In a bizarre development, Facebook has been found to be secretly paying teenagers $20 each, asking them to install a “Facebook Research” app that lets the company access personal data to know how they use their smartphones.
According to a TechCrunch report on Tuesday, the social media giant was running the research programme to gather data on usage habits and it has no plans to stop.
Facebook has decided to pull the plug on the app from all Apple devices.
“Facebook sidesteps the App Store and rewards teenagers and adults to download the Research app and give it root access to network traffic in what may be a violation of Apple policy so that the social network can decrypt and analyze their phone activity,” the report said.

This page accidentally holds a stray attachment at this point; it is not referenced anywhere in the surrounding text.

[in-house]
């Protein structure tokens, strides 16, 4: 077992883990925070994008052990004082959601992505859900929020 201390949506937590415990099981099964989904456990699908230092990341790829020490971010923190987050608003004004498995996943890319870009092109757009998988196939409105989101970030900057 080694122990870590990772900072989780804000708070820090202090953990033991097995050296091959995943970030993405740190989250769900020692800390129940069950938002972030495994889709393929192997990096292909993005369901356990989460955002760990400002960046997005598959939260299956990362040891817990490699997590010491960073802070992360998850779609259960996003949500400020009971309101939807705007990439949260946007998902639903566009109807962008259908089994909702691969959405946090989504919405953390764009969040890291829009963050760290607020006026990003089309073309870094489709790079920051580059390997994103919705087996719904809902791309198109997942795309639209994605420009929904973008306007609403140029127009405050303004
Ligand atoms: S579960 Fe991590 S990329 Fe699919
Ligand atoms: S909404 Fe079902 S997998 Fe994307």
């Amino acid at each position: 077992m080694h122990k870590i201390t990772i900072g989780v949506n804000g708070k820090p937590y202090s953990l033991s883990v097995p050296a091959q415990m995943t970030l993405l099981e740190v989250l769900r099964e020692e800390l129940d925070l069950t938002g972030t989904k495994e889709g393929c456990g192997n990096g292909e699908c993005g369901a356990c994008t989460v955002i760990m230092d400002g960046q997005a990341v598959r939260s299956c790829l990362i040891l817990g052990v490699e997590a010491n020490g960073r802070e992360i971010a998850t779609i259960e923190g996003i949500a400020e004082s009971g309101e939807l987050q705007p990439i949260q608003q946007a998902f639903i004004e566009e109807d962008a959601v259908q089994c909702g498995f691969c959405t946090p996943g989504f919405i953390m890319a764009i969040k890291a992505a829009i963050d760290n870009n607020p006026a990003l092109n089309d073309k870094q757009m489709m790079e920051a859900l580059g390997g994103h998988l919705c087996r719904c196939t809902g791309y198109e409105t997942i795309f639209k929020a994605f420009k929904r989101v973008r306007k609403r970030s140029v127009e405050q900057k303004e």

However, the app will remain available for Android users.
A security expert was quoted as saying that the app allows Facebook to collect data including private social media messages, photos and videos sent via instant messaging apps, emails, web searches and web browsing activities.
Since 2016, Facebook has been paying users aged 13 to 35 up to $20 per month, plus referral fees, to sell their privacy by installing the iOS or Android “Facebook Research” app, said the report.
Facebook reacted, saying “key facts about this market research programme are being ignored”.
“Despite early reports, there was nothing ‘secret’ about this; it was literally called the Facebook Research App. It wasn’t ‘spying’ as all of the people who signed up to participate went through a clear on-boarding process asking for their permission and were paid to participate,” said the company.
Facebook previously collected similar data using “Onavo” Protect, a virtual private network (VPN) service that it acquired in 2013.
The company also denied that “Facebook Research” was intended to replace “Onavo”.